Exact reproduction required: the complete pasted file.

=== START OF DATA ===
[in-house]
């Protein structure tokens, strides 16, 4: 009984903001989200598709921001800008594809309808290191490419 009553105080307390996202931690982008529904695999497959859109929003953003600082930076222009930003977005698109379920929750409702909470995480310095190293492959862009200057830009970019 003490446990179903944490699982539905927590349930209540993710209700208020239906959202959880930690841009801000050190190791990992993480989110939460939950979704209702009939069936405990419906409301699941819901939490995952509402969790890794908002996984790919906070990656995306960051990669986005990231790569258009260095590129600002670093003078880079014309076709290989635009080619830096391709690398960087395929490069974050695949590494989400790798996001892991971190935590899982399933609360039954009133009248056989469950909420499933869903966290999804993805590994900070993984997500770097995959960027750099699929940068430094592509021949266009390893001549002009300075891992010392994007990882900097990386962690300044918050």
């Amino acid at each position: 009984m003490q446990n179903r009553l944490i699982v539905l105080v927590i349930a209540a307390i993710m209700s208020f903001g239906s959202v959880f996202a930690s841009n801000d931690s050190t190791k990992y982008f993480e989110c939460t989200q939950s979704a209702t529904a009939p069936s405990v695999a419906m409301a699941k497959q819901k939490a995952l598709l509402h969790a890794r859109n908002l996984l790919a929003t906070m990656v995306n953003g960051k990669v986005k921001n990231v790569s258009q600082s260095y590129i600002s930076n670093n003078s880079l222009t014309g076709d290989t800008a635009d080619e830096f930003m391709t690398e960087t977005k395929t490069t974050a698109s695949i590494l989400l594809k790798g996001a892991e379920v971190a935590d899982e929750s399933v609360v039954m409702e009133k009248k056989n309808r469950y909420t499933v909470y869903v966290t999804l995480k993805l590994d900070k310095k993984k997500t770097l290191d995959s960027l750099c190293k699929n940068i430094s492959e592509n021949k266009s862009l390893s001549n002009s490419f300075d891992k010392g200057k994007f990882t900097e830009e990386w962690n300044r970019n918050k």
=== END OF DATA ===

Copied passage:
[in-house]
């Protein structure tokens, strides 16, 4: 009984903001989200598709921001800008594809309808290191490419 009553105080307390996202931690982008529904695999497959859109929003953003600082930076222009930003977005698109379920929750409702909470995480310095190293492959862009200057830009970019 003490446990179903944490699982539905927590349930209540993710209700208020239906959202959880930690841009801000050190190791990992993480989110939460939950979704209702009939069936405990419906409301699941819901939490995952509402969790890794908002996984790919906070990656995306960051990669986005990231790569258009260095590129600002670093003078880079014309076709290989635009080619830096391709690398960087395929490069974050695949590494989400790798996001892991971190935590899982399933609360039954009133009248056989469950909420499933869903966290999804993805590994900070993984997500770097995959960027750099699929940068430094592509021949266009390893001549002009300075891992010392994007990882900097990386962690300044918050």
């Amino acid at each position: 009984m003490q446990n179903r009553l944490i699982v539905l105080v927590i349930a209540a307390i993710m209700s208020f903001g239906s959202v959880f996202a930690s841009n801000d931690s050190t190791k990992y982008f993480e989110c939460t989200q939950s979704a209702t529904a009939p069936s405990v695999a419906m409301a699941k497959q819901k939490a995952l598709l509402h969790a890794r859109n908002l996984l790919a929003t906070m990656v995306n953003g960051k990669v986005k921001n990231v790569s258009q600082s260095y590129i600002s930076n670093n003078s880079l222009t014309g076709d290989t800008a635009d080619e830096f930003m391709t690398e960087t977005k395929t490069t974050a698109s695949i590494l989400l594809k790798g996001a892991e379920v971190a935590d899982e929750s399933v609360v039954m409702e009133k009248k056989n309808r469950y909420t499933v909470y869903v966290t999804l995480k993805l590994d900070k310095k993984k997500t770097l290191d995959s960027l750099c190293k699929n940068i430094s492959e592509n021949k266009s862009l390893s001549n002009s490419f300075d891992k010392g200057k994007f990882t900097e830009e990386w962690n300044r970019n918050k």